The fence is tall and I can and will provide support/training if I find the right vine.
What I would like is something:
1) not too "tropical" looking (greenery is fine, but not big tropical leaves, if that makes sense);
2) fairly easy to manage (i.e., won't take over everything around it, at least not FAST), nothing that makes thick impossible to cut later stems or wood though;
3) can have blooms or not as long as they aren't too "tropical" looking, color not important, droppage not a concern;
4) the big problem: site gets half day sun at best (gets sprinkler water just fine though).
Any ideas? Zone 9b. I'm not against shaping and training it at all, but privacy is the goal, and I'd love to find something that isn't wildly invasive and gets out of control.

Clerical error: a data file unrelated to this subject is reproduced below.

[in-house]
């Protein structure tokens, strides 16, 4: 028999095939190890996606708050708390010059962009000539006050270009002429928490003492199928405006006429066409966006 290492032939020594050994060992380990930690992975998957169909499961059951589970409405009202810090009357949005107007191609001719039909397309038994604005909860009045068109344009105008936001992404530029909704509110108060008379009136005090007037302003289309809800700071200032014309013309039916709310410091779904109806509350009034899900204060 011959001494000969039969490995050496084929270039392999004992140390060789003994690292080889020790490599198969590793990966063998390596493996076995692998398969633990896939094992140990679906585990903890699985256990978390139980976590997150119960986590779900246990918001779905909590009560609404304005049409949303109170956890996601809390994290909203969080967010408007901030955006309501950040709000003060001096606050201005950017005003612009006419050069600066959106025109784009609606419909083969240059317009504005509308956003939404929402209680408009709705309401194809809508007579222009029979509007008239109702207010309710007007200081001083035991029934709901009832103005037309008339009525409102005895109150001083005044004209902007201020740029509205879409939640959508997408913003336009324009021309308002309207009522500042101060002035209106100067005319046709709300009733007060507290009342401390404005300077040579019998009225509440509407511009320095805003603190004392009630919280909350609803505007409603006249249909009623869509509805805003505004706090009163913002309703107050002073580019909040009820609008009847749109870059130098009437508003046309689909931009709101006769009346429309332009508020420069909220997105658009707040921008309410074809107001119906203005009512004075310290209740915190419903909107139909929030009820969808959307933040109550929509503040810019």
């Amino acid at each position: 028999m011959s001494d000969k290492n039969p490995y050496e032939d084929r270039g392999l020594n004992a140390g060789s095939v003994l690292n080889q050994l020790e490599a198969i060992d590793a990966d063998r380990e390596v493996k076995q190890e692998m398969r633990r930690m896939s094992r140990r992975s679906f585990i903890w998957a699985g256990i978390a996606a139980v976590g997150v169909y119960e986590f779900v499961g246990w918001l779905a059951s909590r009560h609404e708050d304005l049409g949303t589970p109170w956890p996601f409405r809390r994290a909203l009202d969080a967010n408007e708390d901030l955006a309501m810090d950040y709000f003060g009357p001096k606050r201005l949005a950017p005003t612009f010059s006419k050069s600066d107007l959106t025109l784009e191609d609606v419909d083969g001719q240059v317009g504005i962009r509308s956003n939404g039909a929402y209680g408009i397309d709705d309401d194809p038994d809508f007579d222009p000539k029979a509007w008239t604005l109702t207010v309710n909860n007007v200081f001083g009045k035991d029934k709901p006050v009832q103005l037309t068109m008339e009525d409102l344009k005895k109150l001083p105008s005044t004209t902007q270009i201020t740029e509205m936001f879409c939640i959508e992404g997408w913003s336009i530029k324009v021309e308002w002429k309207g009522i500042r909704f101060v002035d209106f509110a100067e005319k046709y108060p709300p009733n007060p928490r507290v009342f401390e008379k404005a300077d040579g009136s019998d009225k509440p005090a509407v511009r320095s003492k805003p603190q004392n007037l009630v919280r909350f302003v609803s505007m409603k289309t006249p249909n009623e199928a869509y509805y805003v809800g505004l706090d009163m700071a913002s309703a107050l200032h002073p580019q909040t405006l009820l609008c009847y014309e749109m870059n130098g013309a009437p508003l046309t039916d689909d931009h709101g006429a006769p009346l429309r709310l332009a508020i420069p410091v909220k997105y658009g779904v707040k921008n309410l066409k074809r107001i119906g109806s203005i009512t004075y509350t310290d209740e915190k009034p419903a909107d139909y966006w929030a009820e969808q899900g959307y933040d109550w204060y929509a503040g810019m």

Thanks! (Probably an impossible wish list here, I realize)
Suggestions for Vine To Cover Wooden Fence
The fence is tall and I can and will provide support/training if I find the right vine.
Black-eyed susan vine works for me in sun or shade. They are twiners, so will need a trellis. I use a black 2x2 inch poly net tacked onto a 6 foot privacy fence. These grow 4 to 10 feet and mine are blooming constantly. No diseases yet, even after five years. Each vine will last a year, and will re-seed easy but not out of control. Pictures coming later.
Confederate jasmine (Trachelospermum jasminoides)
Trumpet honeysuckle (Lonicera sempervirens).
Thank you both! I will look into those for sure! They all sound lovely. Hoping to get this going and not have a sudden "cold snap" that would kill them ... although I'm really ready for some cooler weather!